In Havatoo, Carson was much more impressed: "The gate itself was of magnificent proportions and an architectural gem, bespeaking a high order of civilization and culture. The city wall, of white limestone, was beautifully carved with scenes that I took to portray the history of the city or of the race that inhabited it, the work having apparently been conceived and executed with the rarest taste; and these carvings extended as far as I could see." (LV, Chapter 11)

ERB seems to have most of his fun with art -- good and bad -- in Escape on Venus. In chapter 4, in Mypos, the city of amphibious people, "We passed along narrow, crooked streets flanked by one storied houses built of frame or limestone. The former were of roughly split planks fastened to upright framework, the latter of carelessly hewn blocks of limestone. The houses were as crooked as the streets. Evidently they had been built by eye without benefit of plumb-line. The windows and doors were of all sizes and shapes and all manner of crookedness. They might have been designed by a modernist of my world, or by a child of five."

Fishy taste in art appreciation
Burroughs, via Carson, rubs it in with:

"The Myposans have little or no sense of the artistic. They seem to be form and line blind. Their streets are crooked; their houses are crooked. The only harmony that abounds is that of disharmony. The palace of Tyros was no exception. The throne room was a shapeless, polyangular space somewhere near the center of the palace. In some places the ceiling was twenty feet high, in others not much more than four. It was supported by columns of different sizes, irregularly spaced. It might have been designed by a drunken surrealist afflicted with a hebephrenic type of dementia praccox; which, of course, is not normal, because surrealists are not always drunk." Chapter 14
After Duare rescued Carson from Bro-kol, they continued on their quest for Sanara, and as they flew over the Venusan landscape, ERB, through the voice of Carson, praised one of his favorite artists -- Nature itself. This time, he used it as a comparative in getting in another dig at modern art:
"There is something strangely beautiful about an Amtorian landscape, beautiful and unreal. Perhaps it is the soft, pastel shades, that make it look more like a work of art than a creation of Nature. Like a gorgeous sunset on Earth, it is something that could never be reproduced by man. I sometimes think that man's inability to reproduce the beauties of Nature has led to the abominable atrocities called modern art." (EV, Chapter 30)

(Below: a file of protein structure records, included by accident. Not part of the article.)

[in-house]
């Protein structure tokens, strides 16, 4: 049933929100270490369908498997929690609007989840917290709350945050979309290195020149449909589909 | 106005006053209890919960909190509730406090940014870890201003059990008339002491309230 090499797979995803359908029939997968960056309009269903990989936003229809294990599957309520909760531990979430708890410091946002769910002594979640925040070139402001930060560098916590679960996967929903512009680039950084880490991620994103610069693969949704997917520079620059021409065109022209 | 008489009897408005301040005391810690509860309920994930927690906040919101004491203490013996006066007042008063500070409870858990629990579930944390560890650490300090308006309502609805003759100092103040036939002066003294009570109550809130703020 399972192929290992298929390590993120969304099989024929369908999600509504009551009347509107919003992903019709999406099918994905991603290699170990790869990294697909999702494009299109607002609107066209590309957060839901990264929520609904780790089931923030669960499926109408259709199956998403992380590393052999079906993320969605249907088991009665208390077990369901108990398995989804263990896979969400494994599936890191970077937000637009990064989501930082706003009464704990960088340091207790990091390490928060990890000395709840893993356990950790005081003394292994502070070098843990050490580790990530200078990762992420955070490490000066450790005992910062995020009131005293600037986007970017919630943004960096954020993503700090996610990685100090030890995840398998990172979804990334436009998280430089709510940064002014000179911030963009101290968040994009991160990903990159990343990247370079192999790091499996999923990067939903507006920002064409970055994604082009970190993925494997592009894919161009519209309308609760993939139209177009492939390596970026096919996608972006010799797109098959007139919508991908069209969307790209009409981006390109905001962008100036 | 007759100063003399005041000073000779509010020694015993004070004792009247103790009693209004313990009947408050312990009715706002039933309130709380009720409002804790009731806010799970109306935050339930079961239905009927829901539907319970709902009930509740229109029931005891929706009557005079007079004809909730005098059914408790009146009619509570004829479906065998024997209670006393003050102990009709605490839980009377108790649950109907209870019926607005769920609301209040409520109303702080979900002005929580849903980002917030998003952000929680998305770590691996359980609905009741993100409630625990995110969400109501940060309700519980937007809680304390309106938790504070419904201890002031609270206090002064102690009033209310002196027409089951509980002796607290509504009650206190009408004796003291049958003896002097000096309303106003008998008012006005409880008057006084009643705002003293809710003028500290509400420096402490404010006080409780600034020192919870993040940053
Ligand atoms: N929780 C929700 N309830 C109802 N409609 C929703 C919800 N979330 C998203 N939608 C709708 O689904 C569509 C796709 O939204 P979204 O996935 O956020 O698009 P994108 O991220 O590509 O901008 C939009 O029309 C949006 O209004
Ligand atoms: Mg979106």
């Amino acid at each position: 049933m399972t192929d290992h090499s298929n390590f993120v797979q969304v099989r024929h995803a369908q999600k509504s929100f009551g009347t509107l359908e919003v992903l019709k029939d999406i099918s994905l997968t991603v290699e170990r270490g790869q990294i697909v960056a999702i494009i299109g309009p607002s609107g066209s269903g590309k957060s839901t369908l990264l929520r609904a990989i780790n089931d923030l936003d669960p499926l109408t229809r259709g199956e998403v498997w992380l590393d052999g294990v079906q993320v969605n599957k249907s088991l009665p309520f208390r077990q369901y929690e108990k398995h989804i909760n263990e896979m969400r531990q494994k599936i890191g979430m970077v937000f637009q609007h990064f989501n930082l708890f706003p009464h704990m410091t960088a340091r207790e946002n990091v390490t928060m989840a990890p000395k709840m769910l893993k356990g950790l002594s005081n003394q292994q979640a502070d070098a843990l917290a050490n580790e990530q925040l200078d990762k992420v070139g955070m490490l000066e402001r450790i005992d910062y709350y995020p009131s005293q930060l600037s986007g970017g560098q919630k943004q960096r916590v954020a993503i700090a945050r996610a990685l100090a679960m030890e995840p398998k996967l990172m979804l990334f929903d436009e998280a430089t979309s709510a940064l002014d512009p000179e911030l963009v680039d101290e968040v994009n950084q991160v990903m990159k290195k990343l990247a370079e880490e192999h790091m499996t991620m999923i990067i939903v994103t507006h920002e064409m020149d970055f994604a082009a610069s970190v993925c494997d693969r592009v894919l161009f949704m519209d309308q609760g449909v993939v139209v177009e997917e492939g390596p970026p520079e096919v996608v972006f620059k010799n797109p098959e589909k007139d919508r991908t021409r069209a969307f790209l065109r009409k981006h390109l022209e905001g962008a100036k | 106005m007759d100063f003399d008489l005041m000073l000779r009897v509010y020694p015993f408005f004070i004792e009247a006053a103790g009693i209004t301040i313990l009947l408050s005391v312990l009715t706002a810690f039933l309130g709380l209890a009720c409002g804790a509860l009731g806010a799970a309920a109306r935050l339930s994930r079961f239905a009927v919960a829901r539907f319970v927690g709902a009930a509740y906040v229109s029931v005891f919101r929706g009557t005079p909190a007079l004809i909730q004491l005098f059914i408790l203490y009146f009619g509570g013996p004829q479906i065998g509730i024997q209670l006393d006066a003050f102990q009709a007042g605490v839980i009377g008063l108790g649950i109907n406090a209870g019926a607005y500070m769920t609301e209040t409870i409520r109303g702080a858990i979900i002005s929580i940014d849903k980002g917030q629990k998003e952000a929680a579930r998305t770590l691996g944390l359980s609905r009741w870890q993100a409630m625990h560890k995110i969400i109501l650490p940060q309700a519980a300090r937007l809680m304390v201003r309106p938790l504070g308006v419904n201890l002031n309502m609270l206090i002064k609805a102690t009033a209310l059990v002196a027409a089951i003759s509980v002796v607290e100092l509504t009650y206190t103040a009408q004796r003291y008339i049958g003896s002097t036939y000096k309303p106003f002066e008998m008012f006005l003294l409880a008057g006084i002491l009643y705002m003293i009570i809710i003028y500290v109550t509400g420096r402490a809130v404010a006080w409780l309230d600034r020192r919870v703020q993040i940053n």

Perfect... but flawed
Then in the next chapter, in an unplanned stop in the city of Voo-ad, Carson and Duare are treated to the Voo-adian idea of art. On a tour of the city, their guide "...took us into an art shop where the work of the best artists of Voo-ad was on exhibition. These people show remarkable aptitude in reproducing natural objects with almost photographic fidelity, but there was not the slightest indication of creative genius." ERB seems like a hard art critic to please. However, we soon learn that the Voo-adians know only one thing, and that's how to make exact copies of everything, including themselves!

Says Ero Shan, while "hanging around" with Carson and Duare, "...they have no creative genius in art or letters; they can copy beautifully, but are without imagination, except of the lowest order."

So, ERB likes realistic art influenced by some imagination, but not to the point of being grotesque.

In the final major land Carson and Duare visit in Escape, the only art that is found is the art of war, followed by the art of the Pangan girls, who manage to do what their men couldn't—artfully bring about the defeat of the conquering Falsan army by getting the foolish troops drunk!

Finally in that book—people who exer-cise an effective form of art!

Venus: The Room of the Eight Doors

In 1882, Frank R. Stockton wrote the classic short story, "The Lady or the Tiger," about a barbaric king who had devised an unusual method of meting out "justice." Those in his disfavor were placed in an arena and given a choice of two doors to open. One hid a lady, whom he would wed and live free. The other contained a ravenous tiger, which would rend him and eat him.

The "behind that door" tease has always been popular. A more recent and less dangerous version was Monty Hall's television game show, "Let's Make a Deal," with contestants given a choice of at least three doors, behind which stood either a wonderful prize worth thousands of dollars, or something much less desirable, such as a goat or a coop full of chickens. Sometimes, after a contestant had chosen his door, but while it was still closed, Monty would then introduce a fourth option, calling for a curtain to be opened which would show a nice alternate prize, or offering a handful of cash, and telling the contestant he could either have that or whatever was behind his unopened door.